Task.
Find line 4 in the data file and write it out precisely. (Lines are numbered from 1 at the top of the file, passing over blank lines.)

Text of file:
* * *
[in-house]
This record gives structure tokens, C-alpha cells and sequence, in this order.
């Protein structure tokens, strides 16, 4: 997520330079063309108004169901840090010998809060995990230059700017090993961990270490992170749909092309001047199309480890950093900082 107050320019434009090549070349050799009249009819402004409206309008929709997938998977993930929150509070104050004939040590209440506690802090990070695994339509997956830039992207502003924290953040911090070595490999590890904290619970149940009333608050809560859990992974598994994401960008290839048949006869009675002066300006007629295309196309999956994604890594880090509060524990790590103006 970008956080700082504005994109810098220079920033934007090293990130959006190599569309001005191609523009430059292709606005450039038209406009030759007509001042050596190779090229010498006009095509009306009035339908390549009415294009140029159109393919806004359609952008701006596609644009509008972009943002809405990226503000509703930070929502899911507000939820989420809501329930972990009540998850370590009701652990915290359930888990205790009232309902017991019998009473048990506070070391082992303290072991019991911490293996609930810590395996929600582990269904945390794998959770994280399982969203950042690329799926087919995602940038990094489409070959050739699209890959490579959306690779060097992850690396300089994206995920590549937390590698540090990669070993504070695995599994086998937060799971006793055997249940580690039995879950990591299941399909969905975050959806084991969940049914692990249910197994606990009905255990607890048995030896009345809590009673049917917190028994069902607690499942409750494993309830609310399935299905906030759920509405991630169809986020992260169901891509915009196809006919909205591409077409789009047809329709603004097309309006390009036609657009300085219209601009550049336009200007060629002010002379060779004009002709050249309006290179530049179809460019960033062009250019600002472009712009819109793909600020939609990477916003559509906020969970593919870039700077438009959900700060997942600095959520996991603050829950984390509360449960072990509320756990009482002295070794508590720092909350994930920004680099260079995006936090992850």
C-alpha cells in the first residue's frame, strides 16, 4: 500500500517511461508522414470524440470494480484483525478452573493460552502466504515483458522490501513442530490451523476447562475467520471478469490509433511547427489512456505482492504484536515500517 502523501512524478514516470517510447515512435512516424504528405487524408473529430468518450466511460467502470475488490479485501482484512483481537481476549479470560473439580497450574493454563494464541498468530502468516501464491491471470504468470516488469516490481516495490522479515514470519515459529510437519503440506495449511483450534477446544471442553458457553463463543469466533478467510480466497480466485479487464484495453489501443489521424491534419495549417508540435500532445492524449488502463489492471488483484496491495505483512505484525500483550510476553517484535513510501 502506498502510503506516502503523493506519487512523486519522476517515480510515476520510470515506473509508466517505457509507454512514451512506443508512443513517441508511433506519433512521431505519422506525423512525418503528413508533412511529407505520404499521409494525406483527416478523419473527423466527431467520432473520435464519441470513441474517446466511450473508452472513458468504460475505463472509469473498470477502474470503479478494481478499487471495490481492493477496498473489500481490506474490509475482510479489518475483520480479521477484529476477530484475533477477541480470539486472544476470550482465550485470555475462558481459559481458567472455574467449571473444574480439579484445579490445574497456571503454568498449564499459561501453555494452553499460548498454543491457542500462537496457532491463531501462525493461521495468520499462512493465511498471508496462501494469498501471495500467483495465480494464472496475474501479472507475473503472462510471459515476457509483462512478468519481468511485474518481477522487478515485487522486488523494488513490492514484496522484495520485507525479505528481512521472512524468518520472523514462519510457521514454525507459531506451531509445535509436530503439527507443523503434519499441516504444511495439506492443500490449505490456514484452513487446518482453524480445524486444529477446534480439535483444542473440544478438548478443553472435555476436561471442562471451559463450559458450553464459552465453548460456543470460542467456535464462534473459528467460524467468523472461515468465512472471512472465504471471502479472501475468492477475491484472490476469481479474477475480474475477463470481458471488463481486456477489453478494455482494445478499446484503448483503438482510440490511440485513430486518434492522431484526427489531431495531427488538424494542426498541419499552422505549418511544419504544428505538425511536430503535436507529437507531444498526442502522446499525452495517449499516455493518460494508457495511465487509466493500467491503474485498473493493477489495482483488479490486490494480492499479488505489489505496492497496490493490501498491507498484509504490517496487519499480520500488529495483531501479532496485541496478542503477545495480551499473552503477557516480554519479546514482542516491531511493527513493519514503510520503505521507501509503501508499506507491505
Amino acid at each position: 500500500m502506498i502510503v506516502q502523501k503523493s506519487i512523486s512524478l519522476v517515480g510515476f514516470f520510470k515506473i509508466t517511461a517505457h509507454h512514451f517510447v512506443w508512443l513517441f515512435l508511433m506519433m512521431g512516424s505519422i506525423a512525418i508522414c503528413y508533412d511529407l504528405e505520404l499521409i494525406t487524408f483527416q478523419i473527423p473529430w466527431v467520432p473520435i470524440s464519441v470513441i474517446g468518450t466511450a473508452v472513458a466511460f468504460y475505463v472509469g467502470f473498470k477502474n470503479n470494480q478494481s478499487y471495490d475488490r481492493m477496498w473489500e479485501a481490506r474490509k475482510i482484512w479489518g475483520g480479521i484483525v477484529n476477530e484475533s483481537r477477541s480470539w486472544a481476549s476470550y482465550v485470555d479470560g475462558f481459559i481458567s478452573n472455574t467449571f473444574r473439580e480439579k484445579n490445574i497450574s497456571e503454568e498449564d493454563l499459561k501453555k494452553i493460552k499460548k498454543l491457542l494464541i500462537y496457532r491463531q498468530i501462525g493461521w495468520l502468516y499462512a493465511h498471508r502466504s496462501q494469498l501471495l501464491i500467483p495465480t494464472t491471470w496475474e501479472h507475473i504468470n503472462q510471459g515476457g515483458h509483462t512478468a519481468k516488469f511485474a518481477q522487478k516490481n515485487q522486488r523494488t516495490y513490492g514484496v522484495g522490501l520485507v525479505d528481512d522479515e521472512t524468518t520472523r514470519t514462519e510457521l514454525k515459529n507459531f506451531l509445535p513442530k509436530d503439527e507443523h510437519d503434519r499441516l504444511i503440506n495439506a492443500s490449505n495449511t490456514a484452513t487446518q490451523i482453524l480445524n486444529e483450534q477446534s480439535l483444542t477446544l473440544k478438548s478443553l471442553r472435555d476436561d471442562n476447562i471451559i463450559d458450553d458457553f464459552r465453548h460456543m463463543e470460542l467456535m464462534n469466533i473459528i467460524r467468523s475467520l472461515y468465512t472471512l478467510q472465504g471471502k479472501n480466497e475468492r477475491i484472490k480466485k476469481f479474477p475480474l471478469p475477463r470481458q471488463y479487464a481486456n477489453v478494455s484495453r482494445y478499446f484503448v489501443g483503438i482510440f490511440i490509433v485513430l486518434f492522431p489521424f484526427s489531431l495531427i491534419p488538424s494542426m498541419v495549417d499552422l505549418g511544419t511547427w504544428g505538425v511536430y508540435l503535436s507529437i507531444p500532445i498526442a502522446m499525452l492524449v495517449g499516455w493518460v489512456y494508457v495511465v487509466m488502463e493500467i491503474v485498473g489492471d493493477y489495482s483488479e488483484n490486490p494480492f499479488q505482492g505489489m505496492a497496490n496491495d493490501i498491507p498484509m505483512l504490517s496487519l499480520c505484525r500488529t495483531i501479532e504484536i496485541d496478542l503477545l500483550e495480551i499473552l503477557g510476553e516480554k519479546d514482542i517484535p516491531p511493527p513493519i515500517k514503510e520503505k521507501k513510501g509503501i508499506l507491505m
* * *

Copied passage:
C-alpha cells in the first residue's frame, strides 16, 4: 500500500517511461508522414470524440470494480484483525478452573493460552502466504515483458522490501513442530490451523476447562475467520471478469490509433511547427489512456505482492504484536515500517 502523501512524478514516470517510447515512435512516424504528405487524408473529430468518450466511460467502470475488490479485501482484512483481537481476549479470560473439580497450574493454563494464541498468530502468516501464491491471470504468470516488469516490481516495490522479515514470519515459529510437519503440506495449511483450534477446544471442553458457553463463543469466533478467510480466497480466485479487464484495453489501443489521424491534419495549417508540435500532445492524449488502463489492471488483484496491495505483512505484525500483550510476553517484535513510501 502506498502510503506516502503523493506519487512523486519522476517515480510515476520510470515506473509508466517505457509507454512514451512506443508512443513517441508511433506519433512521431505519422506525423512525418503528413508533412511529407505520404499521409494525406483527416478523419473527423466527431467520432473520435464519441470513441474517446466511450473508452472513458468504460475505463472509469473498470477502474470503479478494481478499487471495490481492493477496498473489500481490506474490509475482510479489518475483520480479521477484529476477530484475533477477541480470539486472544476470550482465550485470555475462558481459559481458567472455574467449571473444574480439579484445579490445574497456571503454568498449564499459561501453555494452553499460548498454543491457542500462537496457532491463531501462525493461521495468520499462512493465511498471508496462501494469498501471495500467483495465480494464472496475474501479472507475473503472462510471459515476457509483462512478468519481468511485474518481477522487478515485487522486488523494488513490492514484496522484495520485507525479505528481512521472512524468518520472523514462519510457521514454525507459531506451531509445535509436530503439527507443523503434519499441516504444511495439506492443500490449505490456514484452513487446518482453524480445524486444529477446534480439535483444542473440544478438548478443553472435555476436561471442562471451559463450559458450553464459552465453548460456543470460542467456535464462534473459528467460524467468523472461515468465512472471512472465504471471502479472501475468492477475491484472490476469481479474477475480474475477463470481458471488463481486456477489453478494455482494445478499446484503448483503438482510440490511440485513430486518434492522431484526427489531431495531427488538424494542426498541419499552422505549418511544419504544428505538425511536430503535436507529437507531444498526442502522446499525452495517449499516455493518460494508457495511465487509466493500467491503474485498473493493477489495482483488479490486490494480492499479488505489489505496492497496490493490501498491507498484509504490517496487519499480520500488529495483531501479532496485541496478542503477545495480551499473552503477557516480554519479546514482542516491531511493527513493519514503510520503505521507501509503501508499506507491505